In sweet Episode 17 of the Backerjack Podcast, Steven Sande and Ross Rubin check out some of the latest products seeking funds and preorders:

  • HearNotes, an alternative to Bluetooth headsets that offer higher audio quality and a more reliable connection.
  • Nexpaq, a case for the iPhone and Galaxy S6 that can accommodate up to six modules ranging from flash memory to an alcohol breathalyzer
  • Zwing, a boombox with punch that incorporates an Android-based touchscreen for streaming or playing back local music and movies.

Notes: We discussed Zwing in advance of seeing its Indiegogo project page. The link above points to more details about prcing and expected availability. Also, a similar product, the Zettaly Avy, has contacted its original Kickstarter backers to note that it is ready to ship its devices.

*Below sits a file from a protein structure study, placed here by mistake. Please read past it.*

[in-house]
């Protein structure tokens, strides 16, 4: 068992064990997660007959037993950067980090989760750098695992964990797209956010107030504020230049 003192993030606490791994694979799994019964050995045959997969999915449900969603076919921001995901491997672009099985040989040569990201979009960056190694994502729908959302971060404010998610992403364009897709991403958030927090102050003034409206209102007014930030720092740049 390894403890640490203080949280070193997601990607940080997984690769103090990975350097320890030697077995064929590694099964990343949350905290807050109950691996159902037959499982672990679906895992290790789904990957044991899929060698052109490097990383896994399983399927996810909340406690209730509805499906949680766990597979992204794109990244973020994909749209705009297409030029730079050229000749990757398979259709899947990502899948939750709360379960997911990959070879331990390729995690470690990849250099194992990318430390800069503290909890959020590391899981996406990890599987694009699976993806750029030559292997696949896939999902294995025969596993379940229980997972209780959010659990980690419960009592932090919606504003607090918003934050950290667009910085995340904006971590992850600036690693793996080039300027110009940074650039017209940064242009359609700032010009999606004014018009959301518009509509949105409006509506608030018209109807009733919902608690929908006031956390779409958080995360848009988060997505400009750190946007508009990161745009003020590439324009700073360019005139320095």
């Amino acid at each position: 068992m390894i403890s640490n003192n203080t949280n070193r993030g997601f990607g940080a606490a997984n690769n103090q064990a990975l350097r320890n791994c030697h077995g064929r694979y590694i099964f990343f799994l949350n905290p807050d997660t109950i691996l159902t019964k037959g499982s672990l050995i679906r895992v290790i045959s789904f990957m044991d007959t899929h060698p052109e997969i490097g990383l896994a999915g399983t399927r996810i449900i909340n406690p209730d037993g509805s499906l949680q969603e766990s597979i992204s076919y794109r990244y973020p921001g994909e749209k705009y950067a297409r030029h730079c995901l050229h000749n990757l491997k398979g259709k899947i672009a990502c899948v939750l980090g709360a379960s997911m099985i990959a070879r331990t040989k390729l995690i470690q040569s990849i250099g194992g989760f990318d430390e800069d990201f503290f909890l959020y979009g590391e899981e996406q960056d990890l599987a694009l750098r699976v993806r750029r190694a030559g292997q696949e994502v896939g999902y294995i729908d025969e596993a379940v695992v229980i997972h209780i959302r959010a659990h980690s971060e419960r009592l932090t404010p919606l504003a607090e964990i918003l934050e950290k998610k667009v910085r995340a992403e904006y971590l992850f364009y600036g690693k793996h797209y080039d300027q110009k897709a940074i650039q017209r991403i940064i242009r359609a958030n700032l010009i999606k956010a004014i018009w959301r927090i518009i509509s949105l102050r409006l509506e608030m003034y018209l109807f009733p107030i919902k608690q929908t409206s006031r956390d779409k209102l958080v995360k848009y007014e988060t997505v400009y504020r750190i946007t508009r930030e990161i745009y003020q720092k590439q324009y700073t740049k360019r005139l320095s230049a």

Many thanks to HearNotes for sponsoring this episode! Please support its campaign.

Download  the episode or listen below, subscribe via iTunes or RSS, and follow Backerjack on Twitter and Facebook. Also check out Steve’s great work on Apple World Today!


Glow illuminates the beat of your favorite jams while you wear them

It’s amazing how easy it has become to have one’s favorite music available wherever one happens to be. Choice gadgets make it possible to have hundreds of songs available at the touch of a button, and Glow is offering an interesting way to add to one’s music experience.